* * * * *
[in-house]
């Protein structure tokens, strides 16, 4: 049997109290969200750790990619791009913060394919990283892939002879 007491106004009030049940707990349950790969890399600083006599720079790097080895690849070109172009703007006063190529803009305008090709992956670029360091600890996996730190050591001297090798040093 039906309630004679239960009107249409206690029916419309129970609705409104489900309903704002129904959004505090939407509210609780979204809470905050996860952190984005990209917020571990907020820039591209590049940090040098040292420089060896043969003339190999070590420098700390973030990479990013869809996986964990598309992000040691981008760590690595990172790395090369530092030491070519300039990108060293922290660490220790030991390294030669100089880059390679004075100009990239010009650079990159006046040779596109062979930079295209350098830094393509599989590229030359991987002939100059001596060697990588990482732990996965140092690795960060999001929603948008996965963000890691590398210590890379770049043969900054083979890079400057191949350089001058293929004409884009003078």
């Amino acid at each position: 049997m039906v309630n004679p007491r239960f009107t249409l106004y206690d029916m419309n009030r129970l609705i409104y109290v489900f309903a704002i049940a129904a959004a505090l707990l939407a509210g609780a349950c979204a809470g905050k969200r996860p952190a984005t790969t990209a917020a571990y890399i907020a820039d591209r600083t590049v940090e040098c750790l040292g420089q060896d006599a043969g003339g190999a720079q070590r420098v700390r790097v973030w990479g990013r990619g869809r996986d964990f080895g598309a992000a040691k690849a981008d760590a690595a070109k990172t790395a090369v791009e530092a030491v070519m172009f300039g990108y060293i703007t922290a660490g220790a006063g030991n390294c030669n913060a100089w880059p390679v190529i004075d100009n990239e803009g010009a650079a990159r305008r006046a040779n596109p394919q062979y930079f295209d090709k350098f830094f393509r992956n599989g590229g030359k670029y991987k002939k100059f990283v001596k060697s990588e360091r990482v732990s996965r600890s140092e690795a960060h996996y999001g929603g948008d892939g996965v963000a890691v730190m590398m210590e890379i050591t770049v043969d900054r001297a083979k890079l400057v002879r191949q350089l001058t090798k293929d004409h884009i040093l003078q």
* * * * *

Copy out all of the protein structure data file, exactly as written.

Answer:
[in-house]
């Protein structure tokens, strides 16, 4: 049997109290969200750790990619791009913060394919990283892939002879 007491106004009030049940707990349950790969890399600083006599720079790097080895690849070109172009703007006063190529803009305008090709992956670029360091600890996996730190050591001297090798040093 039906309630004679239960009107249409206690029916419309129970609705409104489900309903704002129904959004505090939407509210609780979204809470905050996860952190984005990209917020571990907020820039591209590049940090040098040292420089060896043969003339190999070590420098700390973030990479990013869809996986964990598309992000040691981008760590690595990172790395090369530092030491070519300039990108060293922290660490220790030991390294030669100089880059390679004075100009990239010009650079990159006046040779596109062979930079295209350098830094393509599989590229030359991987002939100059001596060697990588990482732990996965140092690795960060999001929603948008996965963000890691590398210590890379770049043969900054083979890079400057191949350089001058293929004409884009003078």
């Amino acid at each position: 049997m039906v309630n004679p007491r239960f009107t249409l106004y206690d029916m419309n009030r129970l609705i409104y109290v489900f309903a704002i049940a129904a959004a505090l707990l939407a509210g609780a349950c979204a809470g905050k969200r996860p952190a984005t790969t990209a917020a571990y890399i907020a820039d591209r600083t590049v940090e040098c750790l040292g420089q060896d006599a043969g003339g190999a720079q070590r420098v700390r790097v973030w990479g990013r990619g869809r996986d964990f080895g598309a992000a040691k690849a981008d760590a690595a070109k990172t790395a090369v791009e530092a030491v070519m172009f300039g990108y060293i703007t922290a660490g220790a006063g030991n390294c030669n913060a100089w880059p390679v190529i004075d100009n990239e803009g010009a650079a990159r305008r006046a040779n596109p394919q062979y930079f295209d090709k350098f830094f393509r992956n599989g590229g030359k670029y991987k002939k100059f990283v001596k060697s990588e360091r990482v732990s996965r600890s140092e690795a960060h996996y999001g929603g948008d892939g996965v963000a890691v730190m590398m210590e890379i050591t770049v043969d900054r001297a083979k890079l400057v002879r191949q350089l001058t090798k293929d004409h884009i040093l003078q």